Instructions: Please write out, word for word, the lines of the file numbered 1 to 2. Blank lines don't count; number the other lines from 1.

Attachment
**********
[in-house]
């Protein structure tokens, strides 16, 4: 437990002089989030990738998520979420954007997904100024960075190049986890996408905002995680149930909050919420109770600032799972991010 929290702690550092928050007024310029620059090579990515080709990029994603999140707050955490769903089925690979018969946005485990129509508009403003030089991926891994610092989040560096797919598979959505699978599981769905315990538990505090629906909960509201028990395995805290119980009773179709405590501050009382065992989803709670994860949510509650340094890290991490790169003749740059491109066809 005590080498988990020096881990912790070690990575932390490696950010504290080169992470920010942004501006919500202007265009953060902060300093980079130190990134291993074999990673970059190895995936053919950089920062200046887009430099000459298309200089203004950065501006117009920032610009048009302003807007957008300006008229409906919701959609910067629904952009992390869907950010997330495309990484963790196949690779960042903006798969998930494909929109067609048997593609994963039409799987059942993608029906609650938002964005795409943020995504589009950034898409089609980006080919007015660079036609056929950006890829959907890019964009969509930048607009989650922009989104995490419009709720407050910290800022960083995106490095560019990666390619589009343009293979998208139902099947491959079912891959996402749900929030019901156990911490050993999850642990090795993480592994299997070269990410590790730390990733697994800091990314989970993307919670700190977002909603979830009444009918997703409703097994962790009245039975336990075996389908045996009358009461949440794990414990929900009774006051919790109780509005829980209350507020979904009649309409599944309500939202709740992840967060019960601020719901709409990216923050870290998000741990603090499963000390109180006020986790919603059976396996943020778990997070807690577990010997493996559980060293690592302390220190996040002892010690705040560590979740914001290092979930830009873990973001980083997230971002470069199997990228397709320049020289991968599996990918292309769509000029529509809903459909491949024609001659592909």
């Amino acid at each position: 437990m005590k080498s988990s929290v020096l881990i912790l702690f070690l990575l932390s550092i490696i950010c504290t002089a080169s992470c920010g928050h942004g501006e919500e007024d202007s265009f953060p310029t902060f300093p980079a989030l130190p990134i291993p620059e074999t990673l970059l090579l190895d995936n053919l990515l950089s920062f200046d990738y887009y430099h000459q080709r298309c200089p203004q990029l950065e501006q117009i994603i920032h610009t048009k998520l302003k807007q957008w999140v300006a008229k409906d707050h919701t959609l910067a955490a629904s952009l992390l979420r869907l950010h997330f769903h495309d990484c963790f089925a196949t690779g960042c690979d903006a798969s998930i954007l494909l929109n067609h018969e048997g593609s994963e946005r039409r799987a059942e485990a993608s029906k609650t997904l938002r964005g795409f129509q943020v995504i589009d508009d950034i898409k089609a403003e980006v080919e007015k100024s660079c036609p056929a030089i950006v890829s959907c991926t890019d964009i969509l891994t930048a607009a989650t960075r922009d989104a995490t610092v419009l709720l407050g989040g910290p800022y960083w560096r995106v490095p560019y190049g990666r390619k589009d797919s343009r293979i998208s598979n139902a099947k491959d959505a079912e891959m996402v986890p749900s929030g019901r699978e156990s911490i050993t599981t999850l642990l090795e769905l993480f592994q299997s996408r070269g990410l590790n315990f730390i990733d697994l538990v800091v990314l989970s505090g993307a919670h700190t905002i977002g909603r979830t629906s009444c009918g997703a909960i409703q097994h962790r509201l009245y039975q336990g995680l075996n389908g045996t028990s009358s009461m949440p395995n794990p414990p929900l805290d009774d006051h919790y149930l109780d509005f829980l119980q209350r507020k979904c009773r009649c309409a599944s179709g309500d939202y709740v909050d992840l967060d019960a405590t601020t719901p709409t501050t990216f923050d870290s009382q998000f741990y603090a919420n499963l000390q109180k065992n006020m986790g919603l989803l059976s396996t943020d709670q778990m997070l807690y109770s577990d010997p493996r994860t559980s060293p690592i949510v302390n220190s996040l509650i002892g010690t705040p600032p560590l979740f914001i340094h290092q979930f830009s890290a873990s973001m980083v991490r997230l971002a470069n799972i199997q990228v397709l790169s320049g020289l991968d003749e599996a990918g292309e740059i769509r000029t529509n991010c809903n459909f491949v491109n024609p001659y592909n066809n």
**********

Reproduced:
[in-house]
């Protein structure tokens, strides 16, 4: 437990002089989030990738998520979420954007997904100024960075190049986890996408905002995680149930909050919420109770600032799972991010 929290702690550092928050007024310029620059090579990515080709990029994603999140707050955490769903089925690979018969946005485990129509508009403003030089991926891994610092989040560096797919598979959505699978599981769905315990538990505090629906909960509201028990395995805290119980009773179709405590501050009382065992989803709670994860949510509650340094890290991490790169003749740059491109066809 005590080498988990020096881990912790070690990575932390490696950010504290080169992470920010942004501006919500202007265009953060902060300093980079130190990134291993074999990673970059190895995936053919950089920062200046887009430099000459298309200089203004950065501006117009920032610009048009302003807007957008300006008229409906919701959609910067629904952009992390869907950010997330495309990484963790196949690779960042903006798969998930494909929109067609048997593609994963039409799987059942993608029906609650938002964005795409943020995504589009950034898409089609980006080919007015660079036609056929950006890829959907890019964009969509930048607009989650922009989104995490419009709720407050910290800022960083995106490095560019990666390619589009343009293979998208139902099947491959079912891959996402749900929030019901156990911490050993999850642990090795993480592994299997070269990410590790730390990733697994800091990314989970993307919670700190977002909603979830009444009918997703409703097994962790009245039975336990075996389908045996009358009461949440794990414990929900009774006051919790109780509005829980209350507020979904009649309409599944309500939202709740992840967060019960601020719901709409990216923050870290998000741990603090499963000390109180006020986790919603059976396996943020778990997070807690577990010997493996559980060293690592302390220190996040002892010690705040560590979740914001290092979930830009873990973001980083997230971002470069199997990228397709320049020289991968599996990918292309769509000029529509809903459909491949024609001659592909």